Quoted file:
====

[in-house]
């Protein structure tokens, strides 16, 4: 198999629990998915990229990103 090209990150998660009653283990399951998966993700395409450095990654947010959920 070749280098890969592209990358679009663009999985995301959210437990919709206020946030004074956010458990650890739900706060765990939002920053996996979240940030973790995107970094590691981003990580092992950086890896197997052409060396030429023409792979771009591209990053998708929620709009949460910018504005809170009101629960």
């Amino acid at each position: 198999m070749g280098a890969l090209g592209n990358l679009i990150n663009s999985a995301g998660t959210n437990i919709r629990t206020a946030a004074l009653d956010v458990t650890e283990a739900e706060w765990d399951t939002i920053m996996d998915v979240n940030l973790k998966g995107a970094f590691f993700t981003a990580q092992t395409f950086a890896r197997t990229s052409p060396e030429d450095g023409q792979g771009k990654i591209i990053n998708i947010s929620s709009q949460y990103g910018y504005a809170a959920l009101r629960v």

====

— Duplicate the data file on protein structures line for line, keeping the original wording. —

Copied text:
[in-house]
């Protein structure tokens, strides 16, 4: 198999629990998915990229990103 090209990150998660009653283990399951998966993700395409450095990654947010959920 070749280098890969592209990358679009663009999985995301959210437990919709206020946030004074956010458990650890739900706060765990939002920053996996979240940030973790995107970094590691981003990580092992950086890896197997052409060396030429023409792979771009591209990053998708929620709009949460910018504005809170009101629960």
């Amino acid at each position: 198999m070749g280098a890969l090209g592209n990358l679009i990150n663009s999985a995301g998660t959210n437990i919709r629990t206020a946030a004074l009653d956010v458990t650890e283990a739900e706060w765990d399951t939002i920053m996996d998915v979240n940030l973790k998966g995107a970094f590691f993700t981003a990580q092992t395409f950086a890896r197997t990229s052409p060396e030429d450095g023409q792979g771009k990654i591209i990053n998708i947010s929620s709009q949460y990103g910018y504005a809170a959920l009101r629960v």